Two, is Yijing complete (needs no other variables) in terms of Chinese thoughts?
Three, is Yijing still relevant to today?
Four, I heard that 楊 震 寧 said about 5 years ago that Yijing is not scientific and there was a debate followed. Anyone of you knows the details of the debate? If you do, please share it with me.


Hongbo: Thanks for invited me and gave me the opportunity of showing my two cents (http://en.wikipedia.org/wiki/My_two_cents ) on the issue. Now, you all have the forum back.
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Re: 易經 (Yijing) @ LinkedIn

Postby Tienzen » Sat Apr 26, 2014 9:51 am

Hongbo: “Now in China, as well as in the world, most of time, it's on the contrary: 見 金 夫, 方 有 躬”.

How true this is! Yet, Yijing was not wrong by all means. Even now, the 不 有 躬 is in her heart while the 方 有 躬 is only on her face. I will take Yijing’s advice, 勿 用 取 女。



Hongbo: “爻”是周公发明的,那么,在A里的“三 爻 卦”是后人添加的用法?”

Yes, the development of 八 卦 did not have the concept of 爻 (complexity). In 八 卦, it does have the concept of 位, as 天 地 設 ‘位’, but this 位 is very simple, no complexity, no variation can jump out from it (the Heaven, Earth and man). There is no 交, no 比, no 變, and no 效. Only at ‘六 位’, all these 交, 比, 變, 效 came out.



Hongbo: “Yes, it's still relevant to today. Yijing gives the basic truth of the world and what is basic is always true.”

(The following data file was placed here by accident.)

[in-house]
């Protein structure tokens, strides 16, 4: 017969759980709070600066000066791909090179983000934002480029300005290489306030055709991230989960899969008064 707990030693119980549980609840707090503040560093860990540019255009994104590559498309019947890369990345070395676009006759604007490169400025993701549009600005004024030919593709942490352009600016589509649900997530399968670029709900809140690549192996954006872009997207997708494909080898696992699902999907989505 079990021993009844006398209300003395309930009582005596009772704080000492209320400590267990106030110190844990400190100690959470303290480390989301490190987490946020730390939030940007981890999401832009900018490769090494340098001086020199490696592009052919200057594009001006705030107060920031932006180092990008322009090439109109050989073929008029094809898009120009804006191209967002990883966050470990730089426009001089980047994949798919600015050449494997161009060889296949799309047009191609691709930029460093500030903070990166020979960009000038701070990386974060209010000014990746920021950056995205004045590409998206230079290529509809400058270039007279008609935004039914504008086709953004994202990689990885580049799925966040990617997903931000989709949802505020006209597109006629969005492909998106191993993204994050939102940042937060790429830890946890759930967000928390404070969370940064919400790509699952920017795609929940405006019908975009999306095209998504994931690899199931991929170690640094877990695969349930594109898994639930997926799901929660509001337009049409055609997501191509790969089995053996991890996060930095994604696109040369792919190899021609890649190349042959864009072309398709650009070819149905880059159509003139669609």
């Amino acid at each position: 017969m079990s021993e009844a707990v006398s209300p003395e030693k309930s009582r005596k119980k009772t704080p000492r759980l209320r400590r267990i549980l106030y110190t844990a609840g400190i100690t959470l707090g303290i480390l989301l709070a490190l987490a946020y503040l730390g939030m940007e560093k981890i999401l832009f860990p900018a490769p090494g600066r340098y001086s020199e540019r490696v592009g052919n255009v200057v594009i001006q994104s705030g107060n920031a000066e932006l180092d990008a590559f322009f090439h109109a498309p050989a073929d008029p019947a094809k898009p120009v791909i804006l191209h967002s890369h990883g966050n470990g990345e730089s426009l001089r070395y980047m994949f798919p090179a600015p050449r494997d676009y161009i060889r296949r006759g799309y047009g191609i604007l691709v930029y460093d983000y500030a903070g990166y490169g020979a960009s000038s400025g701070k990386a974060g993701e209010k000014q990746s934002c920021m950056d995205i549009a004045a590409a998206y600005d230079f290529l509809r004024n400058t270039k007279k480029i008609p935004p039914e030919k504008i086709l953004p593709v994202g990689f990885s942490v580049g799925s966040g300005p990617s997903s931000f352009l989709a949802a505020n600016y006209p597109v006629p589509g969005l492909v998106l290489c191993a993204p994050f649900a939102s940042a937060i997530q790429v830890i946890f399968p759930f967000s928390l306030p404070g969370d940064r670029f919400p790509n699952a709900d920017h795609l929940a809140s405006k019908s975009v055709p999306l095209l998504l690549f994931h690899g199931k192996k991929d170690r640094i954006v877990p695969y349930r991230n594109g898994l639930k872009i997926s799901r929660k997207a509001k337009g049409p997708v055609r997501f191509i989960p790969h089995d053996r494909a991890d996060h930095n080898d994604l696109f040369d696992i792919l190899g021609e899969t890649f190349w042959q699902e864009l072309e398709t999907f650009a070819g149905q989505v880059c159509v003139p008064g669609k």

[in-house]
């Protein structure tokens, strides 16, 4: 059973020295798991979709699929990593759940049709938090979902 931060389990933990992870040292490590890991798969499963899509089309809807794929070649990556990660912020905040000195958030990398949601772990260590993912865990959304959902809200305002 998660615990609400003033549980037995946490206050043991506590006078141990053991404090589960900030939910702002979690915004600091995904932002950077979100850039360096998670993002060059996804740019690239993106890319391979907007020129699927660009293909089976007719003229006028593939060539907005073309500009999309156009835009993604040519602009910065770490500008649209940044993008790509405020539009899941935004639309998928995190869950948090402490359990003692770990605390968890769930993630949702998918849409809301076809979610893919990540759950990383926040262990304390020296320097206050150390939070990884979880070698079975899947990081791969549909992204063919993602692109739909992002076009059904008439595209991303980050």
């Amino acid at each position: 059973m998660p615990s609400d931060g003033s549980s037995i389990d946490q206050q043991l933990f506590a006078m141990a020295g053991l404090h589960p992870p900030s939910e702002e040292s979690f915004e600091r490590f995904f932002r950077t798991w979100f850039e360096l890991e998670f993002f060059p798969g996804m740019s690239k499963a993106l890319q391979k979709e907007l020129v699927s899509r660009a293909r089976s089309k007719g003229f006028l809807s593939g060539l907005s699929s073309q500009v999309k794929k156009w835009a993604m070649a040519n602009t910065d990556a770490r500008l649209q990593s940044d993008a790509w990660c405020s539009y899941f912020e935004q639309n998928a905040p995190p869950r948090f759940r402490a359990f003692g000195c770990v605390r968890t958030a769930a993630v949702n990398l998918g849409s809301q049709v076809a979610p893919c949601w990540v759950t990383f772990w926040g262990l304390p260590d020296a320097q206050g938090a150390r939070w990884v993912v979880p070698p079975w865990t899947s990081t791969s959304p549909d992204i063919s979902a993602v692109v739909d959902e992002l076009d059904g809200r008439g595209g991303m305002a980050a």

I asked this question with two levels of meanings.
One, Confucius claimed that Yijing,
a. 通 神 明 之 德’ , that is, it encompasses all the ‘laws’ of nature and supernatural
b. and ‘類 萬 物 之 情’, that is, it encompasses the laws for lives, for society, for consciousness, for intelligence, etc.
This is a claim that even the science of today cannot make. Was Confucius wrong? Almost every scientist thinks that he was, at least, too exaggerate. But, I don’t think that he was wrong (with a ‘but’). Of course, it will take more discussions to show my point. This is a big issue.

Two, many May 4th movement scholars (錢玄同、陳獨秀、胡適、瞿秋白、魯迅、郭沫若、蔡元培、吳玉章、林伯渠) saw Yijing as dog turd. Even 楊 震 寧 declared that it is not scientific.


The key problem now is that almost no one today knows what Yijing is (as it is), let alone to know its comparison to the modern science. Yet, many people talked about Yijing as a mystic knowledge. By talking about it, it makes him into a special intellectual group. But, by spreading out too many wrong info on Yijing, it does great harm to Yijing. If you think that Yijing gives basic truth, we have a lot work ahead of us.














Xiaoling Fang: “非常感谢分享。学术没有权威,无私的分享是最可贵的学术精神。”

To be honest, I do not have such a high moral desire on ‘无 私 的 分 享’. Thanks for the compliment if it is what you are thinking about. For Yijing, I do have two personal reasons to study it.